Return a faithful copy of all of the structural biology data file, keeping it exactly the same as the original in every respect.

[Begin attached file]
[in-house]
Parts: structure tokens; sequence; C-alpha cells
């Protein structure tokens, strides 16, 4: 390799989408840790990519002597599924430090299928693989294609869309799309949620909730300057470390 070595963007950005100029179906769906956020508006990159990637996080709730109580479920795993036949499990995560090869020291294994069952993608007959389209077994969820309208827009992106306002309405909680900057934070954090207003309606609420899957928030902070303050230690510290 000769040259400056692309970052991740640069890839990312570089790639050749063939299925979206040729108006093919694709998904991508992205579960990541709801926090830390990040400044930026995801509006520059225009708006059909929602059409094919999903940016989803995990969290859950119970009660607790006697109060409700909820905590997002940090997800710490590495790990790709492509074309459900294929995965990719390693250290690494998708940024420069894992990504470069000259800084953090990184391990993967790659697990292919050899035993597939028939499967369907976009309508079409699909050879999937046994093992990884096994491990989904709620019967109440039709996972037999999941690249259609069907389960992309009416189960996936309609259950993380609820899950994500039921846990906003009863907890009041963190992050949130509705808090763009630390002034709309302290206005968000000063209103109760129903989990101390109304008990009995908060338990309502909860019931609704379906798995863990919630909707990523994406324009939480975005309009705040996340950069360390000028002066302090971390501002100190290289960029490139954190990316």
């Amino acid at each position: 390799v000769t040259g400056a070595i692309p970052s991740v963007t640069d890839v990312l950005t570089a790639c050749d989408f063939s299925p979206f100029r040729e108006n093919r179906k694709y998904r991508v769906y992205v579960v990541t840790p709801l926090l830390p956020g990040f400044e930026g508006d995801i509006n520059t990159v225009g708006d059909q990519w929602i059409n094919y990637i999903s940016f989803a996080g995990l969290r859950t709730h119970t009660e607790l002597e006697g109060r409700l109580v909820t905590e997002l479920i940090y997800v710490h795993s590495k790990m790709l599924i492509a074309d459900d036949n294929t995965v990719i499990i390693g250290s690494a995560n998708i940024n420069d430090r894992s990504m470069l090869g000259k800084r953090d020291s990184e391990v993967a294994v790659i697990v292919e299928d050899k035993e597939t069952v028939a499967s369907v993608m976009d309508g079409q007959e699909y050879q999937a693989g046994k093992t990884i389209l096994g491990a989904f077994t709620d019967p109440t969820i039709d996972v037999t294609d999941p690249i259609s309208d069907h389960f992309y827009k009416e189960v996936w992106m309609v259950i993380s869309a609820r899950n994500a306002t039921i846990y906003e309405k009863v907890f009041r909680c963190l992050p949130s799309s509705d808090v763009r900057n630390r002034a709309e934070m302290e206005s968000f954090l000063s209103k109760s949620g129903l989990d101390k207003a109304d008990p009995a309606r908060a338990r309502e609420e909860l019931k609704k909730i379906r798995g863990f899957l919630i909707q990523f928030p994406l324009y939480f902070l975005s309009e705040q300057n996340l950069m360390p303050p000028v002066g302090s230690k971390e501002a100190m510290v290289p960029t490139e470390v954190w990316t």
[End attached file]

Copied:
[in-house]
Parts: structure tokens; sequence; C-alpha cells
């Protein structure tokens, strides 16, 4: 390799989408840790990519002597599924430090299928693989294609869309799309949620909730300057470390 070595963007950005100029179906769906956020508006990159990637996080709730109580479920795993036949499990995560090869020291294994069952993608007959389209077994969820309208827009992106306002309405909680900057934070954090207003309606609420899957928030902070303050230690510290 000769040259400056692309970052991740640069890839990312570089790639050749063939299925979206040729108006093919694709998904991508992205579960990541709801926090830390990040400044930026995801509006520059225009708006059909929602059409094919999903940016989803995990969290859950119970009660607790006697109060409700909820905590997002940090997800710490590495790990790709492509074309459900294929995965990719390693250290690494998708940024420069894992990504470069000259800084953090990184391990993967790659697990292919050899035993597939028939499967369907976009309508079409699909050879999937046994093992990884096994491990989904709620019967109440039709996972037999999941690249259609069907389960992309009416189960996936309609259950993380609820899950994500039921846990906003009863907890009041963190992050949130509705808090763009630390002034709309302290206005968000000063209103109760129903989990101390109304008990009995908060338990309502909860019931609704379906798995863990919630909707990523994406324009939480975005309009705040996340950069360390000028002066302090971390501002100190290289960029490139954190990316």
């Amino acid at each position: 390799v000769t040259g400056a070595i692309p970052s991740v963007t640069d890839v990312l950005t570089a790639c050749d989408f063939s299925p979206f100029r040729e108006n093919r179906k694709y998904r991508v769906y992205v579960v990541t840790p709801l926090l830390p956020g990040f400044e930026g508006d995801i509006n520059t990159v225009g708006d059909q990519w929602i059409n094919y990637i999903s940016f989803a996080g995990l969290r859950t709730h119970t009660e607790l002597e006697g109060r409700l109580v909820t905590e997002l479920i940090y997800v710490h795993s590495k790990m790709l599924i492509a074309d459900d036949n294929t995965v990719i499990i390693g250290s690494a995560n998708i940024n420069d430090r894992s990504m470069l090869g000259k800084r953090d020291s990184e391990v993967a294994v790659i697990v292919e299928d050899k035993e597939t069952v028939a499967s369907v993608m976009d309508g079409q007959e699909y050879q999937a693989g046994k093992t990884i389209l096994g491990a989904f077994t709620d019967p109440t969820i039709d996972v037999t294609d999941p690249i259609s309208d069907h389960f992309y827009k009416e189960v996936w992106m309609v259950i993380s869309a609820r899950n994500a306002t039921i846990y906003e309405k009863v907890f009041r909680c963190l992050p949130s799309s509705d808090v763009r900057n630390r002034a709309e934070m302290e206005s968000f954090l000063s209103k109760s949620g129903l989990d101390k207003a109304d008990p009995a309606r908060a338990r309502e609420e909860l019931k609704k909730i379906r798995g863990f899957l919630i909707q990523f928030p994406l324009y939480f902070l975005s309009e705040q300057n996340l950069m360390p303050p000028v002066g302090s230690k971390e501002a100190m510290v290289p960029t490139e470390v954190w990316t």